The match part of today’s blog is going to be relatively short, because I haven’t seen anything back, no replays, nothing, but obviously it was a comfortable win over an Everton side who basically turned up because they were contractually obliged to do so.
I sat above their fans who were enjoying a great day out, turning around to goad Arsenal fans even when our second goal went in, but obviously they went very, very quiet when Man City were 2-0 down. Their revival in the second half as it became clear Liverpool weren’t going to nick the title was completely tied to what happened at the Etihad.
I thought I saw handball in ‘real time’ in the stadium but it seemed like a surprisingly long time before the VAR stuff happened. Gabriel Martinelli took the penalty with authority, down to keeper’s left hand side. Eddie Nketiah doubled the lead with a poacher’s goal but right before the break Everton got one back with what looked like sloppy defending but it was up the other end so it’s hard to say for sure.
I spent a bit of time watching Dominic Calvert-Lewin, a player we’ve been linked with as a potential signing, and there’s certainly something to the way he runs and times his often prodigious leap. We don’t have anyone in the squad at the moment who could give us that kind of an outlet, but whether there’s enough to the rest of his game I’m not 100% sure. I can see why that aerial presence is something Mikel Arteta might fancy though.
Three second half goals made the game safe. First Cedric’s decent finish made it 3-1, Gabriel’s goal looked like it squeezed under the keeper, and Martin Odegaard’s incredible footwork and finish was clearly visible from the far end of the stadium, and there was a lot to like about the way he finished that.
Unfortunately, the miracle we needed elsewhere didn’t happen, it was never likely to, and it means we finish 5th and qualify for the Europa League. There will be plenty of time for post-mortem and analysis of that over the coming days and weeks, so I’m going to park that for now.
I stayed to watch the ‘lap of appreciation’ to see what, if anything, could be read from the players as they made their way around the pitch. The most obvious thing was all the 9 shirts on the pitch, family and friends of Alexandre Lacazette whose future looks like it lies elsewhere at the expiration of his contract. Similarly, Nicolas Pepe seemed to have some folks there, while Granit Xhaka stayed a little central as he made his way around.
Lacazette, Nketiah and Elneny are soon to be out of contract, and on their futures the manager said:
I will speak to the three players now or tomorrow and after that, we need to start to move on but we have clear ideas of what we want to do. It’s been decided but it’s very difficult to communicate it, what they deserve is to have a little bit of what they had today.
Time will tell on those, I guess, and I did find it interesting that – from my vantage point anyway – Arteta himself didn’t make his way around the ground. Perhaps cognisant that the focus should be on the players, and also perhaps mindful of how the season has ended.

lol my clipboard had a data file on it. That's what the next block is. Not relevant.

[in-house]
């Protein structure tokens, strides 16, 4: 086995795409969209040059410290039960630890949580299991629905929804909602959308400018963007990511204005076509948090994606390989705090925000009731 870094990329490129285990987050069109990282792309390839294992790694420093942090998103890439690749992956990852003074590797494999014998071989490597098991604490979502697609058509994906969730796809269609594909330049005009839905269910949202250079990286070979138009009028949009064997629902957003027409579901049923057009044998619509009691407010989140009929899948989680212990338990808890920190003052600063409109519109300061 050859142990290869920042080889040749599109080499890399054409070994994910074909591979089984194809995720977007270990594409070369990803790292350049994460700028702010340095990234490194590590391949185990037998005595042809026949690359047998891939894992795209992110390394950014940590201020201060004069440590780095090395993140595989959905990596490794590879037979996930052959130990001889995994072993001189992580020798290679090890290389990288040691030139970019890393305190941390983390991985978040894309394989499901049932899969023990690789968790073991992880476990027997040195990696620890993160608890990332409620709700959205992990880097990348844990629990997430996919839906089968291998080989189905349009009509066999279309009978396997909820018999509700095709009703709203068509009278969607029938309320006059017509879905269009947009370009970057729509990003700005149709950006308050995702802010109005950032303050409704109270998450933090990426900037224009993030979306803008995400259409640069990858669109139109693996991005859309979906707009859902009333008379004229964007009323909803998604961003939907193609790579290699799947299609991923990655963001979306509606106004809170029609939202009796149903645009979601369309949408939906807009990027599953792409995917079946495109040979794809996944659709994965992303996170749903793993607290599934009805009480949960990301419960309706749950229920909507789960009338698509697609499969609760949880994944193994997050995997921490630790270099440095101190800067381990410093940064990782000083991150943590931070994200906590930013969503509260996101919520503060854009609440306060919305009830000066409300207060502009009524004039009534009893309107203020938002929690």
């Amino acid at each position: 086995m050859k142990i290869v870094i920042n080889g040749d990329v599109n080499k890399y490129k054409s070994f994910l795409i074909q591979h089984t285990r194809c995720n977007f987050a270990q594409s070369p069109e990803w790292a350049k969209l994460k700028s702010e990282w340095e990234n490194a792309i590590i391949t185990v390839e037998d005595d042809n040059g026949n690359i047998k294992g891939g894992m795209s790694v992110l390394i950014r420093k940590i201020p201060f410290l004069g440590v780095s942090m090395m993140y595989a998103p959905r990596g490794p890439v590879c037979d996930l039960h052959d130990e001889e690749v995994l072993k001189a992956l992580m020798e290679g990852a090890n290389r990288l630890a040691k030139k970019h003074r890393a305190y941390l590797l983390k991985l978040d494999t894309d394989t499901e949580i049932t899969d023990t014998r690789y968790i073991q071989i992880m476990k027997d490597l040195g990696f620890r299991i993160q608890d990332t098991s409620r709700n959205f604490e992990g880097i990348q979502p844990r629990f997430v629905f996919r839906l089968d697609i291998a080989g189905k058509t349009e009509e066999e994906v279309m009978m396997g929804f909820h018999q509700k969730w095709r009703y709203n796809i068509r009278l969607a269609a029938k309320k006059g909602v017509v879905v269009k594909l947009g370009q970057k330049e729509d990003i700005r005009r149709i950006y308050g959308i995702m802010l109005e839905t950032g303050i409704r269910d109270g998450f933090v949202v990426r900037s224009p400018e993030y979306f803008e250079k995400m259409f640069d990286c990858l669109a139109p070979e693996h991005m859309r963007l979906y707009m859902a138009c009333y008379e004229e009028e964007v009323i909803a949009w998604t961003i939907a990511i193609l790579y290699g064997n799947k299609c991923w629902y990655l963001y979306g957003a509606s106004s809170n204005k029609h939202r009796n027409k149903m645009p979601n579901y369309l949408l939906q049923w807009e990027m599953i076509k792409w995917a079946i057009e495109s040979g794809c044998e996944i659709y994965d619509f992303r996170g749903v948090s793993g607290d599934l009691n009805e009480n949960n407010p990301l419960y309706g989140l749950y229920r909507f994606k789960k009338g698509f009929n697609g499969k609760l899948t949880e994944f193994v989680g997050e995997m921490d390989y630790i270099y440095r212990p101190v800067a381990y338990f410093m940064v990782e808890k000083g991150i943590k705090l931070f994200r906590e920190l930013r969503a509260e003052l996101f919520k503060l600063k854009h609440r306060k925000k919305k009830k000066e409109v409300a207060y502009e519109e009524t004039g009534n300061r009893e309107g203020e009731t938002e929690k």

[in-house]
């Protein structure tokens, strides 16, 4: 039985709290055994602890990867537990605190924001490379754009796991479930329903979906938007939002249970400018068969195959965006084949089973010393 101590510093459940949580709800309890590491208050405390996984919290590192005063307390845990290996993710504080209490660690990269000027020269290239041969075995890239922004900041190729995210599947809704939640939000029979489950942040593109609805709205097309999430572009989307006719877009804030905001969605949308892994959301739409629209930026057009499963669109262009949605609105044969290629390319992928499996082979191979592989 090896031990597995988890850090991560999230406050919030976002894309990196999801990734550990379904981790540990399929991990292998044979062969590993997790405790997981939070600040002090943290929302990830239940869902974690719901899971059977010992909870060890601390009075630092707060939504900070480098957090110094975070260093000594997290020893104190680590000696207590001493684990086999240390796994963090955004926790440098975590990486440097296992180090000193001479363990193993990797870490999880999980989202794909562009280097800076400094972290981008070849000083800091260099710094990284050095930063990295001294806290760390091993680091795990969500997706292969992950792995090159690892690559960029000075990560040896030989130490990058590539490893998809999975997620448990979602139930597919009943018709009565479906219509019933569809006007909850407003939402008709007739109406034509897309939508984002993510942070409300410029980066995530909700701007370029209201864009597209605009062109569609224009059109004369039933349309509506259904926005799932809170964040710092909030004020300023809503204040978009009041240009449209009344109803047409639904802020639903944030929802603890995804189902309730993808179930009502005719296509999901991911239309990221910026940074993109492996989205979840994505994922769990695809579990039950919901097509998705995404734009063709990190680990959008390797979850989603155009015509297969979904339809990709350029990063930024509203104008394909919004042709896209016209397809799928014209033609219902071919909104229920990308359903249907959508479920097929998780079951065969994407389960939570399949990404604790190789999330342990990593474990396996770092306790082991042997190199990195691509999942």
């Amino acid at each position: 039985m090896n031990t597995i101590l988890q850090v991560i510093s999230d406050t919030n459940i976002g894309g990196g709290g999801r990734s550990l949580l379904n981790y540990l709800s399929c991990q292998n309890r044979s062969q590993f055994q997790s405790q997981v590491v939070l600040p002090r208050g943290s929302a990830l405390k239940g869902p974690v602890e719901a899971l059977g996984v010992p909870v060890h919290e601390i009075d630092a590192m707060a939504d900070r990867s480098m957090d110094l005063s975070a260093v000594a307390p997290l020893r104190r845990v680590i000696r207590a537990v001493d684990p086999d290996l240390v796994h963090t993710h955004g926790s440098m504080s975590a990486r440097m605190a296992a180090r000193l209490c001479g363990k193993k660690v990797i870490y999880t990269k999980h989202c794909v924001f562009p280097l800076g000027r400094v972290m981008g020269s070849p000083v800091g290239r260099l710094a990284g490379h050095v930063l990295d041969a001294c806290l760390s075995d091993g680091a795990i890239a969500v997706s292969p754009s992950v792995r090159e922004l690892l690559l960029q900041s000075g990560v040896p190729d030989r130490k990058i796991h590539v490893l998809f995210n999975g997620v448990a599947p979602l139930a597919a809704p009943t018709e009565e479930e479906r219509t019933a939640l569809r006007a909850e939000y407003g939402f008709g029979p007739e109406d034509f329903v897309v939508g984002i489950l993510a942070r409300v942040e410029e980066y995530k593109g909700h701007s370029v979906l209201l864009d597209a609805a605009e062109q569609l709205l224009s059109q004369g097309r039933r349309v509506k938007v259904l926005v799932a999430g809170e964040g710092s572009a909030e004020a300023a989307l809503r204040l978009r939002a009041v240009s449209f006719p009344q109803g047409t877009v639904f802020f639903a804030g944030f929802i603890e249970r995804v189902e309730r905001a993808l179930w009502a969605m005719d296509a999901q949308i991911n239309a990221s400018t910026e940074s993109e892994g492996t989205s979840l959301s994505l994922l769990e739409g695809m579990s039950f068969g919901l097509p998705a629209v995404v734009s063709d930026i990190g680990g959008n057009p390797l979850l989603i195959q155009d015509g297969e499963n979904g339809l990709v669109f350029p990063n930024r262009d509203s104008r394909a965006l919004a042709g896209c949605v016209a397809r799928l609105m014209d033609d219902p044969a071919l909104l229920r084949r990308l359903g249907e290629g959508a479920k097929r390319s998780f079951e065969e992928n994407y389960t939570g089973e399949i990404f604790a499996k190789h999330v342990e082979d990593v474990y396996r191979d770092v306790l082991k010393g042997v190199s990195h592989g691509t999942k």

One man who did get a rousing reception was Bukayo Saka, clearly our player of the season, and he definitely felt the love from the fans. Not least from the section in the Clock End who were absolutely brilliant, singing and dancing all through the game, and they really helped the atmosphere on what could have been much lower-key day. If Saka had any doubt about how much he’s loved here (I don’t think he did anyway) it would have been dispelled yesterday, and while it’s not going to the major consideration regarding a potential new contract, let’s not ignore the fact it does play a part.
As for the match day experience again after such a long time, everything people have said about it being better and different this season is absolutely true. It could have been miserable this week, but it just wasn’t. There’s an energy there, a sense of optimism that feels really positive. Whether we end where we want to go remains to be seen, but I think there’s a better chance of doing it when that ‘connection’ between the fans and the team and the club itself is present.
It was a beautiful warm day in North London and that plays a part too, but having not been at a game for so long, I enjoyed it for what it was: a great day out with some friends, a few beers, an Arsenal win, and all the rest.
Speaking of which, that community aspect of it is something I hadn’t quite forgotten but after two and a bit of the strangest, most surreal years many of us have ever experienced, it was so nice to be reminded of it. The list is far too long, but it was great to meet and talk to so many Arsenal people from far and wide this weekend, and to catch up some old friends who I haven’t seen for way too long.
I don’t want to say ‘That’s what it’s all about’, because it’s not. What happens on the pitch is key, but having that other part of it is so, so important. I’m looking forward to coming back next season with a bit more frequency, but this weekend was an incredible restart, if you can call it that.
From the live event at Union Chapel, to the game itself and everything inbetween, football has a way of bringing people together and connecting them in very special, often unexpected ways and I love it.
I am, it’s fair to say, knackered after some late nights, but the job is the job and James and I will be recording an Arsecast Extra for you this morning. I can’t guarantee my voice is up to scratch, but I will do my best.
Keep an eye out for the call for questions on Twitter @gunnerblog and @arseblog on Twitter with the hashtag #arsecastextra – or if you’re on Arseblog Member on Patreon, leave your question in the #arsecast-extra-questions channel on our Discord server.
Pod should be out before lunchtime. Until then, take it easy.